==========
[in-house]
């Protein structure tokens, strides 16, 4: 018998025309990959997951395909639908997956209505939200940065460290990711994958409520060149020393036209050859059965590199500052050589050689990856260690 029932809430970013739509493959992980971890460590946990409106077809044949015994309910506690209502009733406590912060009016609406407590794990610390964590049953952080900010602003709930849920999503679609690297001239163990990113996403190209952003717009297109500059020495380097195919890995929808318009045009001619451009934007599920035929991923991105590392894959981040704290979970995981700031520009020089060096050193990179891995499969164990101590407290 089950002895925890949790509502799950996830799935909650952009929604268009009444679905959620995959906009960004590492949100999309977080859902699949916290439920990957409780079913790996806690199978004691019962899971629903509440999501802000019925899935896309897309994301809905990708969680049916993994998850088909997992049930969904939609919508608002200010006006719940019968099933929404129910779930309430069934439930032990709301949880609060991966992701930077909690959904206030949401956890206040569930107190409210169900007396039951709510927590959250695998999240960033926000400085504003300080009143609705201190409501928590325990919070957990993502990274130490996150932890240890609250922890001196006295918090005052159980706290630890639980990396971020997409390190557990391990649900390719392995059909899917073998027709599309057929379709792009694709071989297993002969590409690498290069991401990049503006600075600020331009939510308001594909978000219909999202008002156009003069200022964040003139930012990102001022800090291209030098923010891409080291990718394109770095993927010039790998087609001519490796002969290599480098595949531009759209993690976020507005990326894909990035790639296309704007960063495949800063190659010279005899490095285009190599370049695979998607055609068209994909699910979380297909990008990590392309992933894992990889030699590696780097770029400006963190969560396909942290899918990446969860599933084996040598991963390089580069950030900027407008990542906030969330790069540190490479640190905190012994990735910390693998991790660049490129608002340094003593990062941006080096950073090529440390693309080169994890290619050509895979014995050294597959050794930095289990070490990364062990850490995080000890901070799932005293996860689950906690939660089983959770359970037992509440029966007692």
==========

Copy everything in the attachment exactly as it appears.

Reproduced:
[in-house]
């Protein structure tokens, strides 16, 4: 018998025309990959997951395909639908997956209505939200940065460290990711994958409520060149020393036209050859059965590199500052050589050689990856260690 029932809430970013739509493959992980971890460590946990409106077809044949015994309910506690209502009733406590912060009016609406407590794990610390964590049953952080900010602003709930849920999503679609690297001239163990990113996403190209952003717009297109500059020495380097195919890995929808318009045009001619451009934007599920035929991923991105590392894959981040704290979970995981700031520009020089060096050193990179891995499969164990101590407290 089950002895925890949790509502799950996830799935909650952009929604268009009444679905959620995959906009960004590492949100999309977080859902699949916290439920990957409780079913790996806690199978004691019962899971629903509440999501802000019925899935896309897309994301809905990708969680049916993994998850088909997992049930969904939609919508608002200010006006719940019968099933929404129910779930309430069934439930032990709301949880609060991966992701930077909690959904206030949401956890206040569930107190409210169900007396039951709510927590959250695998999240960033926000400085504003300080009143609705201190409501928590325990919070957990993502990274130490996150932890240890609250922890001196006295918090005052159980706290630890639980990396971020997409390190557990391990649900390719392995059909899917073998027709599309057929379709792009694709071989297993002969590409690498290069991401990049503006600075600020331009939510308001594909978000219909999202008002156009003069200022964040003139930012990102001022800090291209030098923010891409080291990718394109770095993927010039790998087609001519490796002969290599480098595949531009759209993690976020507005990326894909990035790639296309704007960063495949800063190659010279005899490095285009190599370049695979998607055609068209994909699910979380297909990008990590392309992933894992990889030699590696780097770029400006963190969560396909942290899918990446969860599933084996040598991963390089580069950030900027407008990542906030969330790069540190490479640190905190012994990735910390693998991790660049490129608002340094003593990062941006080096950073090529440390693309080169994890290619050509895979014995050294597959050794930095289990070490990364062990850490995080000890901070799932005293996860689950906690939660089983959770359970037992509440029966007692």